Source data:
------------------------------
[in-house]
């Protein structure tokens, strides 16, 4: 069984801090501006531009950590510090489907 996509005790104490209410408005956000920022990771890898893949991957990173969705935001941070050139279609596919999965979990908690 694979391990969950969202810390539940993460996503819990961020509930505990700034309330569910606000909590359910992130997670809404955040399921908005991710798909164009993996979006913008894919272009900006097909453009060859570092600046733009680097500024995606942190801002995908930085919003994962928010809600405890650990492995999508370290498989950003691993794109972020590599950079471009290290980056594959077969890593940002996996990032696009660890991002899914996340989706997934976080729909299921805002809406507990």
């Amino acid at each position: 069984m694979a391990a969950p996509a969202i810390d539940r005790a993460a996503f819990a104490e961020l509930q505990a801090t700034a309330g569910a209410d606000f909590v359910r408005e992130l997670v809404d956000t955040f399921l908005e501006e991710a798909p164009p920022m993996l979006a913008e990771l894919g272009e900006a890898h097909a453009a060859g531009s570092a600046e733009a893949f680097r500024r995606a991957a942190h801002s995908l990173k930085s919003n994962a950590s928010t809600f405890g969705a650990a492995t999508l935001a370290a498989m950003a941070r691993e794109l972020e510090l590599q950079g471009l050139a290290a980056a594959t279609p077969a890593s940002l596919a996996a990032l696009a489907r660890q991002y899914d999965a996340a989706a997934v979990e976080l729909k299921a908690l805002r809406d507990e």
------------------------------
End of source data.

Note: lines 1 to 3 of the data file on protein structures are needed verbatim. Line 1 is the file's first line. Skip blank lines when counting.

[in-house]
């Protein structure tokens, strides 16, 4: 069984801090501006531009950590510090489907 996509005790104490209410408005956000920022990771890898893949991957990173969705935001941070050139279609596919999965979990908690 694979391990969950969202810390539940993460996503819990961020509930505990700034309330569910606000909590359910992130997670809404955040399921908005991710798909164009993996979006913008894919272009900006097909453009060859570092600046733009680097500024995606942190801002995908930085919003994962928010809600405890650990492995999508370290498989950003691993794109972020590599950079471009290290980056594959077969890593940002996996990032696009660890991002899914996340989706997934976080729909299921805002809406507990």
């Amino acid at each position: 069984m694979a391990a969950p996509a969202i810390d539940r005790a993460a996503f819990a104490e961020l509930q505990a801090t700034a309330g569910a209410d606000f909590v359910r408005e992130l997670v809404d956000t955040f399921l908005e501006e991710a798909p164009p920022m993996l979006a913008e990771l894919g272009e900006a890898h097909a453009a060859g531009s570092a600046e733009a893949f680097r500024r995606a991957a942190h801002s995908l990173k930085s919003n994962a950590s928010t809600f405890g969705a650990a492995t999508l935001a370290a498989m950003a941070r691993e794109l972020e510090l590599q950079g471009l050139a290290a980056a594959t279609p077969a890593s940002l596919a996996a990032l696009a489907r660890q991002y899914d999965a996340a989706a997934v979990e976080l729909k299921a908690l805002r809406d507990e």